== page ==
|Mindsets: Research Highlights||SHARE|
Mindset, the influential book by Stanford University psychologist Carol Dweck, details the difference between a “fixed” and a “growth” mindset.
Those with a fixed mindset believe that people’s intelligence and abilities are static and outside their control. Through the 1960’s, this was the widely accepted theory of cognitive development. Those with a growth mindset, in contrast, believe that intelligence is dynamic and that the brain does change based on one’s experiences and efforts. With the accumulating evidence of the brain’s plasticity, the growth mindset is now the prevailing theory among cognitive scientists.
Regardless of the research, all of us develop a belief about our own intelligence, beginning in childhood. “Some students start thinking of their intelligence as something fixed, as carved in stone,” Carol Dweck explains. “They worry about, ‘Do I have enough? Don’t I have enough?’” She continues: “Other children think intelligence is something you can develop your whole life. You can learn. You can stretch. You can keep mastering new things.” (NPR, 2.15.07)
It turns out that these beliefs make a big difference in how children do in school. Students who see learning as a continuous process of improvement routinely outperform even students who consider themselves “gifted,” according to psychological studies. Cultivating that “growth mindset” helps them understand that intelligence is malleable, which leads them to take on challenges, persist through difficulties, and experience intellectual growth. In contrast, those with a “fixed mindset” tend to avoid tasks at which they might lose status by failing (Blackwell, Trzesniewski, & Dweck, 2007).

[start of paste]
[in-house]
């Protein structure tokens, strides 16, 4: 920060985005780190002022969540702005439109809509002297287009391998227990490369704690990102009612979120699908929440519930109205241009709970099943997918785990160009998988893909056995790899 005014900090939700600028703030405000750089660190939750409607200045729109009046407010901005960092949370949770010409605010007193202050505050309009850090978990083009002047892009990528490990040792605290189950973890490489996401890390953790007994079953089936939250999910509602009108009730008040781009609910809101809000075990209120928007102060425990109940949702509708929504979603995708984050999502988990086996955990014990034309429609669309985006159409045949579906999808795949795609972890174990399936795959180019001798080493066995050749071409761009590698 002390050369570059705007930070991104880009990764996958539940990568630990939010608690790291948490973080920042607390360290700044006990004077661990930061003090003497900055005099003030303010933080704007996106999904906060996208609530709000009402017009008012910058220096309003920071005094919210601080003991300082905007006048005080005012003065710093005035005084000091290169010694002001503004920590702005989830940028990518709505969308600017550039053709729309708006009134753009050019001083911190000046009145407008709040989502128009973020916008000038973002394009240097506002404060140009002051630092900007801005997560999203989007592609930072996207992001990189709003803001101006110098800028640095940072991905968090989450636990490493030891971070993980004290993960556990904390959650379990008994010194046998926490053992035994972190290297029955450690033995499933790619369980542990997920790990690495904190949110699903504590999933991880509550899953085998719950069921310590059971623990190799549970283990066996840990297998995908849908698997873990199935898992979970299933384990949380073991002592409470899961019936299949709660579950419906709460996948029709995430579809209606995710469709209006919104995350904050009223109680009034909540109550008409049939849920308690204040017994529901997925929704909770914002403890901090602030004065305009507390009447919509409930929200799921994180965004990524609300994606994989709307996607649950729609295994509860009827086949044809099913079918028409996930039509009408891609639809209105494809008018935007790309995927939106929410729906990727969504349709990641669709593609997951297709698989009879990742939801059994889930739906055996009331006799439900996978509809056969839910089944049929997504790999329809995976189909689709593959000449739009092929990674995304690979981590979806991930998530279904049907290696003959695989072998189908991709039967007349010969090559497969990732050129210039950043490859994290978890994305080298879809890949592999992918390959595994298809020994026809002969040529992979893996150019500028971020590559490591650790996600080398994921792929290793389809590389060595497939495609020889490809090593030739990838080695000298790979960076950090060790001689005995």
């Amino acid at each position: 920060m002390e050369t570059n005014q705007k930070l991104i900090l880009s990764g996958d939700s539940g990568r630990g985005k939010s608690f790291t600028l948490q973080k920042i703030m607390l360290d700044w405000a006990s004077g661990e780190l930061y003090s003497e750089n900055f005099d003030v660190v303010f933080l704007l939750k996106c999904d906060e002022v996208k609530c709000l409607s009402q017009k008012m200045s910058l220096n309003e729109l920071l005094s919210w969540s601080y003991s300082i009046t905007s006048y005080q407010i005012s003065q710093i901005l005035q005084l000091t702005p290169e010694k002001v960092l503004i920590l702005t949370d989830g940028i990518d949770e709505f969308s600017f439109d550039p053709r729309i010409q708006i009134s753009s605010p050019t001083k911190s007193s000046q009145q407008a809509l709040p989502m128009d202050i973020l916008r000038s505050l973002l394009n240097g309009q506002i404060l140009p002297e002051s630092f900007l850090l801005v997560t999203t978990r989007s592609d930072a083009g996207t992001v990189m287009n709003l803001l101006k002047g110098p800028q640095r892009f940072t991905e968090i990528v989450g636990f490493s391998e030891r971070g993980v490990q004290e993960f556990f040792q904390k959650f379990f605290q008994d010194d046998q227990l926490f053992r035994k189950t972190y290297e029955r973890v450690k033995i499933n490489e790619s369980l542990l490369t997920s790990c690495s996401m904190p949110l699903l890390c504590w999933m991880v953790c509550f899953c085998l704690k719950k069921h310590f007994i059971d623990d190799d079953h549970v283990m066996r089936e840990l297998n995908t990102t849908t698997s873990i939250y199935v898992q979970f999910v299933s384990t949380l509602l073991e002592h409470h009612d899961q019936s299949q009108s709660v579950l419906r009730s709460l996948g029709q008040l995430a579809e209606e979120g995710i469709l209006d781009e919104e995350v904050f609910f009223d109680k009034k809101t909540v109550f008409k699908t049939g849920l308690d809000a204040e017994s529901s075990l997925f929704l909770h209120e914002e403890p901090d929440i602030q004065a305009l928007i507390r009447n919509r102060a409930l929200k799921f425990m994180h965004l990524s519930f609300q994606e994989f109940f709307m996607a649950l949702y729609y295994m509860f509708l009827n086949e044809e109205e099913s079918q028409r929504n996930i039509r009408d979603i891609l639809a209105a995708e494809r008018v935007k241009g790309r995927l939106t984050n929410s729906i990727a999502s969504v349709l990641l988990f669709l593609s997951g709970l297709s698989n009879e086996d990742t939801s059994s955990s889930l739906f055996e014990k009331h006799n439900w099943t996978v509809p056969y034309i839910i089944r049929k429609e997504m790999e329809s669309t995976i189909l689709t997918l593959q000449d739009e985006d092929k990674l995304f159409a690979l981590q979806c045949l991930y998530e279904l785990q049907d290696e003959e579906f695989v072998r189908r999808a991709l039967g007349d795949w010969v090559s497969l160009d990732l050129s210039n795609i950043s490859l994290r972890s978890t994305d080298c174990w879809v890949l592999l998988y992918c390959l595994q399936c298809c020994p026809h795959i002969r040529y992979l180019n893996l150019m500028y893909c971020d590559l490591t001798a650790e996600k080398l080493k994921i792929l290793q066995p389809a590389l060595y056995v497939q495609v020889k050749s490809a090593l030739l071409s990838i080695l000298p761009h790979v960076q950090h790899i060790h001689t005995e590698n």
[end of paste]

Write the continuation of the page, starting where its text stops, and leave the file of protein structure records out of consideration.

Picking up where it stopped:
Students also hold other attitudes and beliefs regarding their own ability to succeed in school—beliefs that matter deeply.
Closely tied to growth mindset, “agency”—often referred to as “self-efficacy”—refers to the subjective judgments we make about our ability to organize and execute courses of action to attain designated goals (Bandura, 1977, 1997). Agency addresses the question “How well can I do something?” rather than “What am I like?” It is typically specific to the particular task and context (Zimmerman and Cleary, 2006).